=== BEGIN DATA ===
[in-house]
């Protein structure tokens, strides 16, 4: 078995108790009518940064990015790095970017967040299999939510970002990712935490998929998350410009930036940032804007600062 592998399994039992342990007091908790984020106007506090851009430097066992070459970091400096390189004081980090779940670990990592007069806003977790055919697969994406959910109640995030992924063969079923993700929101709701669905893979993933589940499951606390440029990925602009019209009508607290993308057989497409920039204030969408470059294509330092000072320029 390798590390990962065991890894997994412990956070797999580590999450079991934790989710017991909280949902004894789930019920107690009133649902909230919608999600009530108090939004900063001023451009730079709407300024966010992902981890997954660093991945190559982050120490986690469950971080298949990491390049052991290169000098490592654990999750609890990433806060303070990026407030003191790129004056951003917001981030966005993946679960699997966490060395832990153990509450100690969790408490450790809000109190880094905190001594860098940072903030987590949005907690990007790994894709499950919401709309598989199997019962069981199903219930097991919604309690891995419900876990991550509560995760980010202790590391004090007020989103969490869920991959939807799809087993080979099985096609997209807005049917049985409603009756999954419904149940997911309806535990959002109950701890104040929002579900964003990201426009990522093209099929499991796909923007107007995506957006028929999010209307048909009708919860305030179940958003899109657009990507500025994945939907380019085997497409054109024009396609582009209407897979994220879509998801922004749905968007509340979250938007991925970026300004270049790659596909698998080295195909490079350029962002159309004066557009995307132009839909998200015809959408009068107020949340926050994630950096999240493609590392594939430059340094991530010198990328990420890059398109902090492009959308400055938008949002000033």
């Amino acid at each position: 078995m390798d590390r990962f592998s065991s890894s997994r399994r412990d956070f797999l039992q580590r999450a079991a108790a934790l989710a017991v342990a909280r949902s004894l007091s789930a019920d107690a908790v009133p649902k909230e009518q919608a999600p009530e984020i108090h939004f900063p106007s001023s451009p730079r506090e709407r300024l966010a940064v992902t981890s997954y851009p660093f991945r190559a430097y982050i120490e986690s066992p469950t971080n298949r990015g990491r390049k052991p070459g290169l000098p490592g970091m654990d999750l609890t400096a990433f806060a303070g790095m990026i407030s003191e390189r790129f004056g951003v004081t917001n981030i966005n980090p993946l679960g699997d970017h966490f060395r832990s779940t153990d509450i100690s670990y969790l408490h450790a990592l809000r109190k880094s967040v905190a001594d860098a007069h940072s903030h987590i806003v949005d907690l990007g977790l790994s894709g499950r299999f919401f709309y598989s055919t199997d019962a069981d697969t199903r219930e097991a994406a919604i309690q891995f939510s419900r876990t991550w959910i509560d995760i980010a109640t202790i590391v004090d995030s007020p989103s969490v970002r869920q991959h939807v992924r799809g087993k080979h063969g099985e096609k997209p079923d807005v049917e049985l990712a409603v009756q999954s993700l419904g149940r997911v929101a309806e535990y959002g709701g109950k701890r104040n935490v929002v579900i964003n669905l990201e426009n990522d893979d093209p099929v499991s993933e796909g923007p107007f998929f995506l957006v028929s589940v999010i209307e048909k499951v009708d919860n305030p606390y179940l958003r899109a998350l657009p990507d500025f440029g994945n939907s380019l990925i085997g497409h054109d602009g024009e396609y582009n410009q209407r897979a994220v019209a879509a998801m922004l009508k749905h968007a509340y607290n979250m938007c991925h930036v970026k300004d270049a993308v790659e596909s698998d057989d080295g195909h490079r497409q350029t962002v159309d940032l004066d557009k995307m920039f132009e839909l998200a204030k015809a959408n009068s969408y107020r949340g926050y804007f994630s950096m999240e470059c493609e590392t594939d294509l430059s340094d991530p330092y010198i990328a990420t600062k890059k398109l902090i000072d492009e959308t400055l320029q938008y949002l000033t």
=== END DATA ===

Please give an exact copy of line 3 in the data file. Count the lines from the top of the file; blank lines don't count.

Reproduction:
């Amino acid at each position: 078995m390798d590390r990962f592998s065991s890894s997994r399994r412990d956070f797999l039992q580590r999450a079991a108790a934790l989710a017991v342990a909280r949902s004894l007091s789930a019920d107690a908790v009133p649902k909230e009518q919608a999600p009530e984020i108090h939004f900063p106007s001023s451009p730079r506090e709407r300024l966010a940064v992902t981890s997954y851009p660093f991945r190559a430097y982050i120490e986690s066992p469950t971080n298949r990015g990491r390049k052991p070459g290169l000098p490592g970091m654990d999750l609890t400096a990433f806060a303070g790095m990026i407030s003191e390189r790129f004056g951003v004081t917001n981030i966005n980090p993946l679960g699997d970017h966490f060395r832990s779940t153990d509450i100690s670990y969790l408490h450790a990592l809000r109190k880094s967040v905190a001594d860098a007069h940072s903030h987590i806003v949005d907690l990007g977790l790994s894709g499950r299999f919401f709309y598989s055919t199997d019962a069981d697969t199903r219930e097991a994406a919604i309690q891995f939510s419900r876990t991550w959910i509560d995760i980010a109640t202790i590391v004090d995030s007020p989103s969490v970002r869920q991959h939807v992924r799809g087993k080979h063969g099985e096609k997209p079923d807005v049917e049985l990712a409603v009756q999954s993700l419904g149940r997911v929101a309806e535990y959002g709701g109950k701890r104040n935490v929002v579900i964003n669905l990201e426009n990522d893979d093209p099929v499991s993933e796909g923007p107007f998929f995506l957006v028929s589940v999010i209307e048909k499951v009708d919860n305030p606390y179940l958003r899109a998350l657009p990507d500025f440029g994945n939907s380019l990925i085997g497409h054109d602009g024009e396609y582009n410009q209407r897979a994220v019209a879509a998801m922004l009508k749905h968007a509340y607290n979250m938007c991925h930036v970026k300004d270049a993308v790659e596909s698998d057989d080295g195909h490079r497409q350029t962002v159309d940032l004066d557009k995307m920039f132009e839909l998200a204030k015809a959408n009068s969408y107020r949340g926050y804007f994630s950096m999240e470059c493609e590392t594939d294509l430059s340094d991530p330092y010198i990328a990420t600062k890059k398109l902090i000072d492009e959308t400055l320029q938008y949002l000033t």